candy

See also: Candy

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EnglishEdit

PronunciationEdit

Etymology 1Edit

From Old French sucre candi ("candy sugar"), from Arabic قَنْدِيّ ‎(qandiyy, candied), from Arabic قَنْد ‎(qand, hard candy made by boiling cane sugar), from Persian کند ‎(kand); ultimately from Sanskrit खण्ड ‎(khaṇḍa, candied sugar), root खण्ड् ‎(khaṇḍ, to divide, break into pieces), or from Proto-Dravidian *kaṇṭu; compare Tamil கண்டு ‎(kaṇṭu, hard candy).

NounEdit

candy ‎(countable and uncountable, plural candies)

  1. (uncountable, chiefly US) Edible, sweet-tasting confectionery containing sugar, or sometimes artificial sweeteners, and often flavored with fruit, chocolate, nuts, herbs and spices, or artificial flavors.
    • 1991, Brayfield, Celia, The Prince:
      They came down to buy sugar, flour, saltfish or candy from Nana, to collect letters and exchange gossip.
  2. (countable, chiefly US) A piece of confectionery of this kind.
    • 1991, Ann Granger, A Season for Murder:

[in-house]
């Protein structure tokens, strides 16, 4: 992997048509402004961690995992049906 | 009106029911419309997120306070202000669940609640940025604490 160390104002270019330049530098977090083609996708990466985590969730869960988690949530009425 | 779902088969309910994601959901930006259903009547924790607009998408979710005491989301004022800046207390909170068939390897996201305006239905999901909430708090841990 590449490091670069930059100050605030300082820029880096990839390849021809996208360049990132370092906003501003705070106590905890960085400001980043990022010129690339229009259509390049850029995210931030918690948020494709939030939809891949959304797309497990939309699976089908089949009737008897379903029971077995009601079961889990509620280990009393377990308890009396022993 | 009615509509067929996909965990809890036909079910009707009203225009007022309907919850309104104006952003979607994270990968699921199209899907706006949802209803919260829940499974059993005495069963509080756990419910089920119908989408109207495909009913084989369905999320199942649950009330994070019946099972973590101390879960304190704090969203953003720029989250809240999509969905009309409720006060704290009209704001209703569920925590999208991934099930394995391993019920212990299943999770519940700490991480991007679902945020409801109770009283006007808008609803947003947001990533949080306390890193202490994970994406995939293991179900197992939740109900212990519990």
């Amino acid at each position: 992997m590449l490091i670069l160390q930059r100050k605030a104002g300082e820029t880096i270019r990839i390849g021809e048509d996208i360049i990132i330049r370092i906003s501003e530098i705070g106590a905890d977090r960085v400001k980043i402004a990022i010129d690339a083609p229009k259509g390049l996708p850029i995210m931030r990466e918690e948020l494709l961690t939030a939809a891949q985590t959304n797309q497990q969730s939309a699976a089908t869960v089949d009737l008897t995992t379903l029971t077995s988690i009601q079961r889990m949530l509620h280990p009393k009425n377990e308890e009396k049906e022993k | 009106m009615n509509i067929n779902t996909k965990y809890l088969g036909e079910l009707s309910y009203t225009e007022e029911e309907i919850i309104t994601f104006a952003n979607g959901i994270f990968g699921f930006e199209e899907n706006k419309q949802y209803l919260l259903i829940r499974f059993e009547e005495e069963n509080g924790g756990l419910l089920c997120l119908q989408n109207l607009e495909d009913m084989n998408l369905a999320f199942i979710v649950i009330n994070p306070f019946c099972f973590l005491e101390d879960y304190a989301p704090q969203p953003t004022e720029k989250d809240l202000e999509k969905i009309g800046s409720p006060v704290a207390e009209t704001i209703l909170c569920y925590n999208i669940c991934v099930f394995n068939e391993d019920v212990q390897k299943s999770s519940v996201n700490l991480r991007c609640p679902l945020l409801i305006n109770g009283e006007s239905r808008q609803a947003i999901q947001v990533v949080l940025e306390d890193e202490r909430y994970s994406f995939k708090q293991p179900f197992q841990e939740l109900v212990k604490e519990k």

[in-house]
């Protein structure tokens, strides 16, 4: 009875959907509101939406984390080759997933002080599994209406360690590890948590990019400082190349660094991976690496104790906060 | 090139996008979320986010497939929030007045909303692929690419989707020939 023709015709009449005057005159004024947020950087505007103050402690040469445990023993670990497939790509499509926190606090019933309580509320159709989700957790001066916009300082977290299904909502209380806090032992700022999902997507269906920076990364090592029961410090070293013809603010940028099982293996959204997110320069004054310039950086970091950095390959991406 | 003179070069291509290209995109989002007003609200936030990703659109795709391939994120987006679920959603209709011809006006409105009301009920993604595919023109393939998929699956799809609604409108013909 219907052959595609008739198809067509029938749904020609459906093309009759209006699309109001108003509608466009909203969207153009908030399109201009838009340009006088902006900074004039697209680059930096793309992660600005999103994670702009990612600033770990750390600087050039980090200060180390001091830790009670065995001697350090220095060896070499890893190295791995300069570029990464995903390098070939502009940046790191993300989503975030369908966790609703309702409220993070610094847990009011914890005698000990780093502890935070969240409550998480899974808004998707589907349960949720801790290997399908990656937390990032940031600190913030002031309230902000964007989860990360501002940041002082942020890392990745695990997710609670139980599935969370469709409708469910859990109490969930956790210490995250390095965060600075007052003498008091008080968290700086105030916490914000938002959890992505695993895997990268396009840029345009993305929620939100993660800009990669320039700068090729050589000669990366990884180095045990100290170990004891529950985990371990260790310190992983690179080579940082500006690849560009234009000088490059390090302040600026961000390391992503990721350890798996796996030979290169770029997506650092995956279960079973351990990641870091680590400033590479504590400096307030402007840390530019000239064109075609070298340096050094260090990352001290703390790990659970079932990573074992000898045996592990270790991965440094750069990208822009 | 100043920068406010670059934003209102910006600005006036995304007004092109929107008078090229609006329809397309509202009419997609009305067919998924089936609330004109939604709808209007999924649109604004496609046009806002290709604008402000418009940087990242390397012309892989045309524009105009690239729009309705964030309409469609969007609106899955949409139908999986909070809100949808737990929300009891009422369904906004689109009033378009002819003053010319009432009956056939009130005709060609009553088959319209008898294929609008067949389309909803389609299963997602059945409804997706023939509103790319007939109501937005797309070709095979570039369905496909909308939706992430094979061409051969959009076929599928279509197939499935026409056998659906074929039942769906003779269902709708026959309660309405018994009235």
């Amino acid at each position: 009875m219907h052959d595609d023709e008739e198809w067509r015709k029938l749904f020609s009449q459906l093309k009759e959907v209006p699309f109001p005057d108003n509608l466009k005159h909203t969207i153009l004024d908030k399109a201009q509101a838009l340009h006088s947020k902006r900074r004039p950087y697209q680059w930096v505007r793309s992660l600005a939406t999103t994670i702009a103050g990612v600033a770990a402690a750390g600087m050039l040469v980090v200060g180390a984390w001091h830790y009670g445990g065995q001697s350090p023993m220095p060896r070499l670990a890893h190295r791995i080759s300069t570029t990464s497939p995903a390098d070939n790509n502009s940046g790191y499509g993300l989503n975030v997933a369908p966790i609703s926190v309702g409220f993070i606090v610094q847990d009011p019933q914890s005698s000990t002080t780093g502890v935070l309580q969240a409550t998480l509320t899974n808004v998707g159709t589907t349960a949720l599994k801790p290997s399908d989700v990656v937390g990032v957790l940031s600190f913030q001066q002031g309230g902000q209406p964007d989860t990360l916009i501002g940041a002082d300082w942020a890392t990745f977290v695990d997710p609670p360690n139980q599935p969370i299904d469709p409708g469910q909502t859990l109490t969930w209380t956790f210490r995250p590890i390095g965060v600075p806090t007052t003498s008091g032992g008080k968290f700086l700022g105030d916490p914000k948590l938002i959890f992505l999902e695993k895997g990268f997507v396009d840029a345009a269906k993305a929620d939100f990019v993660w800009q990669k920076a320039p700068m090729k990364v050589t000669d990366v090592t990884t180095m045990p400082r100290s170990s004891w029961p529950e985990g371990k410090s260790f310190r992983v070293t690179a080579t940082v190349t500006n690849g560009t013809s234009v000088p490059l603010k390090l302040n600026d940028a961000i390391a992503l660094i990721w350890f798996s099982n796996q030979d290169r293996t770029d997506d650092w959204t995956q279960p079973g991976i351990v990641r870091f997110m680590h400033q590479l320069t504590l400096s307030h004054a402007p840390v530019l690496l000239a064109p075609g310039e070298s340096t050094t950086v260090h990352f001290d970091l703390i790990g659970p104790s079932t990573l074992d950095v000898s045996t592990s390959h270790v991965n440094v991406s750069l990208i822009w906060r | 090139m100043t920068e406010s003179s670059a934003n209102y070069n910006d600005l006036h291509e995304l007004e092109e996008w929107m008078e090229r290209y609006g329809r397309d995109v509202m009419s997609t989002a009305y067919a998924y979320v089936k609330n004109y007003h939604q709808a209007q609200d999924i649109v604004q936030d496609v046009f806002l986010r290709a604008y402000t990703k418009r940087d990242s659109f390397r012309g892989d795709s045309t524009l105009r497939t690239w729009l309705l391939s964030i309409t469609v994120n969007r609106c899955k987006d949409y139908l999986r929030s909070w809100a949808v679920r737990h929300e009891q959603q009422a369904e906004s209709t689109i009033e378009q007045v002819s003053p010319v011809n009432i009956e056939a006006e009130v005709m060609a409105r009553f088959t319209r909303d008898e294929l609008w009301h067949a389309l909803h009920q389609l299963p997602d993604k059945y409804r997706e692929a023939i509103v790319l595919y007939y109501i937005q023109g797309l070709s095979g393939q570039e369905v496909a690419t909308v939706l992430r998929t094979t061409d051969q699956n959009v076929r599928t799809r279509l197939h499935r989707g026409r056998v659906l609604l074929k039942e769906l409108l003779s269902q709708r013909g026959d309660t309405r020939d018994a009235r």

Unwholesome pink and yellow candies were sold from trays.
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VerbEdit

candy ‎(third-person singular simple present candies, present participle candying, simple past and past participle candied)

  1. (cooking) To cook in, or coat with, sugar syrup.
  2. (intransitive) To have sugar crystals form in or on.
    Fruits preserved in sugar candy after a time.
  3. (intransitive) To be formed into candy; to solidify in a candylike form or mass.
TranslationsEdit

See alsoEdit

  • 🍬 (Unicode candy symbol)

Etymology 2Edit

From Marathi खंडी ‎(khaṇḍī), from Sanskrit खण्डन ‎(khaṇḍana), from root खण्ड् ‎(khaṇḍ, to divide, break into pieces).

Alternative formsEdit

NounEdit

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Wikipedia

candy ‎(plural candy)

  1. (obsolete) a unit of mass used in southern India, equal to twenty maunds, roughly equal to 500 pounds avoirdupois but varying locally.
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